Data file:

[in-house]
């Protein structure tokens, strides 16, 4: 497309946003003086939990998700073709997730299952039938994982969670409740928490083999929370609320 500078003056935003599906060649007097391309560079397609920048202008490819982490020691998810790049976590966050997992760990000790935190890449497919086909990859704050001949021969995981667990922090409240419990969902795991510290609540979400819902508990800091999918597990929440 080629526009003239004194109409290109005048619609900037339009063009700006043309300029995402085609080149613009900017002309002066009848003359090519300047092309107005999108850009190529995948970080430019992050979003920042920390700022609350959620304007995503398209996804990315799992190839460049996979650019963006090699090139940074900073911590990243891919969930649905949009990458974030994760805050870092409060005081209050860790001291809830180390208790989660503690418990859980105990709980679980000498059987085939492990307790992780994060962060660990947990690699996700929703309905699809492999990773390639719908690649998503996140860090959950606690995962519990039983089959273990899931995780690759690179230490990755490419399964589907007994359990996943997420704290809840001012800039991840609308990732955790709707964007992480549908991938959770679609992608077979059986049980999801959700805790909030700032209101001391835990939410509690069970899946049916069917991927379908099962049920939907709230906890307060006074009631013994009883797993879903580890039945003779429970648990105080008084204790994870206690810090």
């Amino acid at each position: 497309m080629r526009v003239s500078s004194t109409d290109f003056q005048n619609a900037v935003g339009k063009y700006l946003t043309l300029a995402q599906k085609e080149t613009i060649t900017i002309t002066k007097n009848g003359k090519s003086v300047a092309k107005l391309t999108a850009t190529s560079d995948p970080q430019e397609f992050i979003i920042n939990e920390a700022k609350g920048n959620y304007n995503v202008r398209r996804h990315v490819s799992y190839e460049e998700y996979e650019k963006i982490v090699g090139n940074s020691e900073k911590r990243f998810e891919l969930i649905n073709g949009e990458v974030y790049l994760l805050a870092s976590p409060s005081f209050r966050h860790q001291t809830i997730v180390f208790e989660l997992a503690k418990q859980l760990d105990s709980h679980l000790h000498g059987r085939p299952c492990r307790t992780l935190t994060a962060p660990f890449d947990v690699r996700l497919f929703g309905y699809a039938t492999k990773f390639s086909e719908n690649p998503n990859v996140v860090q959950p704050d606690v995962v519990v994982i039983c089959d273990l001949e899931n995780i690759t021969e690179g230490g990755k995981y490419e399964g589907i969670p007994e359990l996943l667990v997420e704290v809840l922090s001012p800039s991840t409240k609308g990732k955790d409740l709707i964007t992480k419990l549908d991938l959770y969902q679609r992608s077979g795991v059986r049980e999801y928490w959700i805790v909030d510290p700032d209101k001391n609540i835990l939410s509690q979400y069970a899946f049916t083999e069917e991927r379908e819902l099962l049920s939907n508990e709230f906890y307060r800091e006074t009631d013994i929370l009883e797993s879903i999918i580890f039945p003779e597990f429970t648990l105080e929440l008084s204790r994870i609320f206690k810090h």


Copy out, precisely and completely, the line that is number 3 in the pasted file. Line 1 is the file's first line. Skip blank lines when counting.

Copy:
């Amino acid at each position: 497309m080629r526009v003239s500078s004194t109409d290109f003056q005048n619609a900037v935003g339009k063009y700006l946003t043309l300029a995402q599906k085609e080149t613009i060649t900017i002309t002066k007097n009848g003359k090519s003086v300047a092309k107005l391309t999108a850009t190529s560079d995948p970080q430019e397609f992050i979003i920042n939990e920390a700022k609350g920048n959620y304007n995503v202008r398209r996804h990315v490819s799992y190839e460049e998700y996979e650019k963006i982490v090699g090139n940074s020691e900073k911590r990243f998810e891919l969930i649905n073709g949009e990458v974030y790049l994760l805050a870092s976590p409060s005081f209050r966050h860790q001291t809830i997730v180390f208790e989660l997992a503690k418990q859980l760990d105990s709980h679980l000790h000498g059987r085939p299952c492990r307790t992780l935190t994060a962060p660990f890449d947990v690699r996700l497919f929703g309905y699809a039938t492999k990773f390639s086909e719908n690649p998503n990859v996140v860090q959950p704050d606690v995962v519990v994982i039983c089959d273990l001949e899931n995780i690759t021969e690179g230490g990755k995981y490419e399964g589907i969670p007994e359990l996943l667990v997420e704290v809840l922090s001012p800039s991840t409240k609308g990732k955790d409740l709707i964007t992480k419990l549908d991938l959770y969902q679609r992608s077979g795991v059986r049980e999801y928490w959700i805790v909030d510290p700032d209101k001391n609540i835990l939410s509690q979400y069970a899946f049916t083999e069917e991927r379908e819902l099962l049920s939907n508990e709230f906890y307060r800091e006074t009631d013994i929370l009883e797993s879903i999918i580890f039945p003779e597990f429970t648990l105080e929440l008084s204790r994870i609320f206690k810090h």